All materials have a hidden rucksack of waste, plastic included.  Many are familiar with the sight of marine creatures covered in an oil spill slick – this is an extreme impact of plastic but a very real one.  With the recent awareness there has been  much discussion around replacing plastic in packaging / single use products however we must exercise caution in considering which materials we use. For instance the ‘Hidden Rucksack’ of paper is three times that of plastic so while it is better for our oceans it is not better for our forests.  As we need both (each provide 50% the oxygen in the air we breathe) paper may not be a viable replacement.  Bamboo could possibly be a good option as it has a high regrowth rate and can be successfully sustainably sourced.  I would love to report that there was a simple solution but the reality is that we are going to have to look at each product, its materials and how it can be redesigned using sustainable materials or a circular closed loop recycling system.

In my opinion, reducing all packaging and getting rid of all unnecessary packaging is the best solution.  In the instances where packaging is needed, we need to look for reusable and sustainable materials when all things are considered, including the hidden rucksack.


We Need Packaging to Keep Food Fresh and For Convenience, Don’t We….?


Apart from the chemicals leaching into food (which clearly counter balances the ‘freshness’ argument), there are plenty of other instances where this can be debunked.  For example, over 70% of our UK apples travel from abroad, many from New Zealand.  They don’t travel in plastic and seem to survive.   Many things have their own ‘packaging’ which works perfectly well and yet is still double wrapped by retailers.

Yes, in some instances packed produce does last longer but in many instances packaging serves more as a convenience for the retailers than the consumer, giving them a means to up-sell or to help with their own stock taking system.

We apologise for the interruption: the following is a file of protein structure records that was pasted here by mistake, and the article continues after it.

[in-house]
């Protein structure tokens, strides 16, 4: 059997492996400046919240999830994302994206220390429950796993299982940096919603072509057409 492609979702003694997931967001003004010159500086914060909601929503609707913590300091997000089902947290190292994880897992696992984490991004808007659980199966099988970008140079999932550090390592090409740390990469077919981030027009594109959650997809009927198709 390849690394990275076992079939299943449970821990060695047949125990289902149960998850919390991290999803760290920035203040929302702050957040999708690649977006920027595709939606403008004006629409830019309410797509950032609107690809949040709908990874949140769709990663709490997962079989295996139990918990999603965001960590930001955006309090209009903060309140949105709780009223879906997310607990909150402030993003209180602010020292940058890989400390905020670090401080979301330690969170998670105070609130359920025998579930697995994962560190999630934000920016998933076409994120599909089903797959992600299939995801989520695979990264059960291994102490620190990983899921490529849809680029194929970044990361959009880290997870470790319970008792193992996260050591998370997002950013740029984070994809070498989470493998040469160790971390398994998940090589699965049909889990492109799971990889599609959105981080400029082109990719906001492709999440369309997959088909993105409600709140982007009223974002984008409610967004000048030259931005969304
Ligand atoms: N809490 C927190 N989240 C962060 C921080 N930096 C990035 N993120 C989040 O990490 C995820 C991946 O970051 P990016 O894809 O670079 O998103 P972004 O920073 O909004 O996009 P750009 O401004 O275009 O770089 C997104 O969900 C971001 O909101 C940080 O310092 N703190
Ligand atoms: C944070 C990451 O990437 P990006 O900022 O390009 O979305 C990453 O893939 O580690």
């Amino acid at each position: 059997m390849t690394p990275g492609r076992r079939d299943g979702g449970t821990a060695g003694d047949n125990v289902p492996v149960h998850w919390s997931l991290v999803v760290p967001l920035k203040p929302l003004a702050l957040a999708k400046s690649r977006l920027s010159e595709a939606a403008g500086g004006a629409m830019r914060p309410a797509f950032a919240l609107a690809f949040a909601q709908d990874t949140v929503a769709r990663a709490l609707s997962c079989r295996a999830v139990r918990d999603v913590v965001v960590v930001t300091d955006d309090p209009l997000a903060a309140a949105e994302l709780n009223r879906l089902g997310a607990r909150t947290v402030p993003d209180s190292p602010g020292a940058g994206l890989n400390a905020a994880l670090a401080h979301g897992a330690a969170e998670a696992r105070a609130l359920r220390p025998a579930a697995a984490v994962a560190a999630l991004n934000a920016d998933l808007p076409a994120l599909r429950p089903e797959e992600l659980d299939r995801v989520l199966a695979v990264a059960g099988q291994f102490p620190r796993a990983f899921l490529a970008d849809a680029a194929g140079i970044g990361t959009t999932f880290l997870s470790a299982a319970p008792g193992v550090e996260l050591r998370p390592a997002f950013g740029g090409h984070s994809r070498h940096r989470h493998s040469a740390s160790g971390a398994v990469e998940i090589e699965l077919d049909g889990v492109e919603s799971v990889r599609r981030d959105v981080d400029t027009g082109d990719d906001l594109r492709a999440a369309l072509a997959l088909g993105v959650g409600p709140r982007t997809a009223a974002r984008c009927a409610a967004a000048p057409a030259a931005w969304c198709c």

Once upon a time all our fruit and veg was loose and we survived.  The difference is that we were growing local and eating seasonal.  Globalisation has changed this for now but we also have the power as consumers to demand further change.  


Photo by Deans Beach Cleaners

What Do You Want?


Brands and retailers are afraid of change as they think people might stop buying their products.  The current packaging survey indicates that we like food packaged for convenience and speed as we no longer have time to put things in a bag to take it to the till.  Are we really so lazy that we can’t add a couple of seconds onto our shop to put loose items in a reusable container?!  Do we really want all this double layered wrapping that lasts forever and pollutes our environment?  If this doesn’t sound right to you then please join me in having your say.

If you want to influence change and have an opinion on how products are packaged, designed and sold then now is your chance.  Fill out the survey by clicking the ‘Have Your Say’ button below so that Trash Talk can present this to brands and facilitate major change.

If you are interested in learning more about the recent government consultation here is a link to the report:

Thank you for caring about our planet xoxo